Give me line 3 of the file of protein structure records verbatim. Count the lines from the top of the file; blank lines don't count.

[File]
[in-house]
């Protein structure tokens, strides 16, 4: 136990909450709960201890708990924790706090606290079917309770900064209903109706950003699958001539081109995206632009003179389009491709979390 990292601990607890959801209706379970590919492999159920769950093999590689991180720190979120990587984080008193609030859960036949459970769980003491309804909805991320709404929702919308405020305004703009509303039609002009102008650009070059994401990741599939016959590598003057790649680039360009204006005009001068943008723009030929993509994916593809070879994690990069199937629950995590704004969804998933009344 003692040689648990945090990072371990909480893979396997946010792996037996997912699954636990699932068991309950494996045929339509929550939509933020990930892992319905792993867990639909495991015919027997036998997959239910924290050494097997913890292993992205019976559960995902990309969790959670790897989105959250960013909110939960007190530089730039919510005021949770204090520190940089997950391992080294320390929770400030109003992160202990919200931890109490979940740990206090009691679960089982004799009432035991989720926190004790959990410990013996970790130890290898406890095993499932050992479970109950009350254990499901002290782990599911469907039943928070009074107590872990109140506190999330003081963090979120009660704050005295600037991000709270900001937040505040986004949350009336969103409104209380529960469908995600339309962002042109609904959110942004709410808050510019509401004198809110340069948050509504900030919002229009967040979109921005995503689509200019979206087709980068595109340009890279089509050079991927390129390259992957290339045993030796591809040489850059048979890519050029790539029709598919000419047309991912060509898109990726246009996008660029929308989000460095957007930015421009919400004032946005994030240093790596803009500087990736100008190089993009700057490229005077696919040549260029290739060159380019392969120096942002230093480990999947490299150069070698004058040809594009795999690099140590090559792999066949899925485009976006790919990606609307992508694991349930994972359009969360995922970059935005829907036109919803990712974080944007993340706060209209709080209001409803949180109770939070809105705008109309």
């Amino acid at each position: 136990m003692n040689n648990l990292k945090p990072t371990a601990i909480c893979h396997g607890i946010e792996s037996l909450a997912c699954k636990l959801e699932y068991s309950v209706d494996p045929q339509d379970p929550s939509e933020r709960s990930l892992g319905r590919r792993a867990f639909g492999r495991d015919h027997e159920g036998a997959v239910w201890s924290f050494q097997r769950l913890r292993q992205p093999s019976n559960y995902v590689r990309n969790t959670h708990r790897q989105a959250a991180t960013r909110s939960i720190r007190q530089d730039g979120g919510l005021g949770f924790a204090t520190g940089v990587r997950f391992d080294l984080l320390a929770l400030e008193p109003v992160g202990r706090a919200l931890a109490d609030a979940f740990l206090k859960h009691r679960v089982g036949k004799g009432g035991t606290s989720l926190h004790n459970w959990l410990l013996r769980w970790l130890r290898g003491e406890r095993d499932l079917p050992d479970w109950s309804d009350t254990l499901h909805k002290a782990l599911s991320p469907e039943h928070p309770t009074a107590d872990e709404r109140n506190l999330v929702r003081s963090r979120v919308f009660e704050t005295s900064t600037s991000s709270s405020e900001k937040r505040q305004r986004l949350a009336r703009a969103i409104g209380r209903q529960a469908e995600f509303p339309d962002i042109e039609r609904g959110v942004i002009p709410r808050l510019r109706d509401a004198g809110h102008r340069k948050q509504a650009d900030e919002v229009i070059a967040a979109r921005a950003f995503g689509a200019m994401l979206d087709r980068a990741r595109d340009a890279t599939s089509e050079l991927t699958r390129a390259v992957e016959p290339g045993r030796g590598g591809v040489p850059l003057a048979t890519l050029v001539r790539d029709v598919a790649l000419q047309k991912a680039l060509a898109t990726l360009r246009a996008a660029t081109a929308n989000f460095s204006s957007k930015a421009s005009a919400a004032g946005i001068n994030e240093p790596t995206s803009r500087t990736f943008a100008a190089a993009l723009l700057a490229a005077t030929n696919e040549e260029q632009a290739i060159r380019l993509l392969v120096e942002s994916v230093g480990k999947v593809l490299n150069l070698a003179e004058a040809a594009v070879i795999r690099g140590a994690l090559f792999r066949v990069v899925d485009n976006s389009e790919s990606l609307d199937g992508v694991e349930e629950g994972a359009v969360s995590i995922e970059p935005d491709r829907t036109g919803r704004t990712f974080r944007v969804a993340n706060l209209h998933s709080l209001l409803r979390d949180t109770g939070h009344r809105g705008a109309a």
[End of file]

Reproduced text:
């Amino acid at each position: 136990m003692n040689n648990l990292k945090p990072t371990a601990i909480c893979h396997g607890i946010e792996s037996l909450a997912c699954k636990l959801e699932y068991s309950v209706d494996p045929q339509d379970p929550s939509e933020r709960s990930l892992g319905r590919r792993a867990f639909g492999r495991d015919h027997e159920g036998a997959v239910w201890s924290f050494q097997r769950l913890r292993q992205p093999s019976n559960y995902v590689r990309n969790t959670h708990r790897q989105a959250a991180t960013r909110s939960i720190r007190q530089d730039g979120g919510l005021g949770f924790a204090t520190g940089v990587r997950f391992d080294l984080l320390a929770l400030e008193p109003v992160g202990r706090a919200l931890a109490d609030a979940f740990l206090k859960h009691r679960v089982g036949k004799g009432g035991t606290s989720l926190h004790n459970w959990l410990l013996r769980w970790l130890r290898g003491e406890r095993d499932l079917p050992d479970w109950s309804d009350t254990l499901h909805k002290a782990l599911s991320p469907e039943h928070p309770t009074a107590d872990e709404r109140n506190l999330v929702r003081s963090r979120v919308f009660e704050t005295s900064t600037s991000s709270s405020e900001k937040r505040q305004r986004l949350a009336r703009a969103i409104g209380r209903q529960a469908e995600f509303p339309d962002i042109e039609r609904g959110v942004i002009p709410r808050l510019r109706d509401a004198g809110h102008r340069k948050q509504a650009d900030e919002v229009i070059a967040a979109r921005a950003f995503g689509a200019m994401l979206d087709r980068a990741r595109d340009a890279t599939s089509e050079l991927t699958r390129a390259v992957e016959p290339g045993r030796g590598g591809v040489p850059l003057a048979t890519l050029v001539r790539d029709v598919a790649l000419q047309k991912a680039l060509a898109t990726l360009r246009a996008a660029t081109a929308n989000f460095s204006s957007k930015a421009s005009a919400a004032g946005i001068n994030e240093p790596t995206s803009r500087t990736f943008a100008a190089a993009l723009l700057a490229a005077t030929n696919e040549e260029q632009a290739i060159r380019l993509l392969v120096e942002s994916v230093g480990k999947v593809l490299n150069l070698a003179e004058a040809a594009v070879i795999r690099g140590a994690l090559f792999r066949v990069v899925d485009n976006s389009e790919s990606l609307d199937g992508v694991e349930e629950g994972a359009v969360s995590i995922e970059p935005d491709r829907t036109g919803r704004t990712f974080r944007v969804a993340n706060l209209h998933s709080l209001l409803r979390d949180t109770g939070h009344r809105g705008a109309a």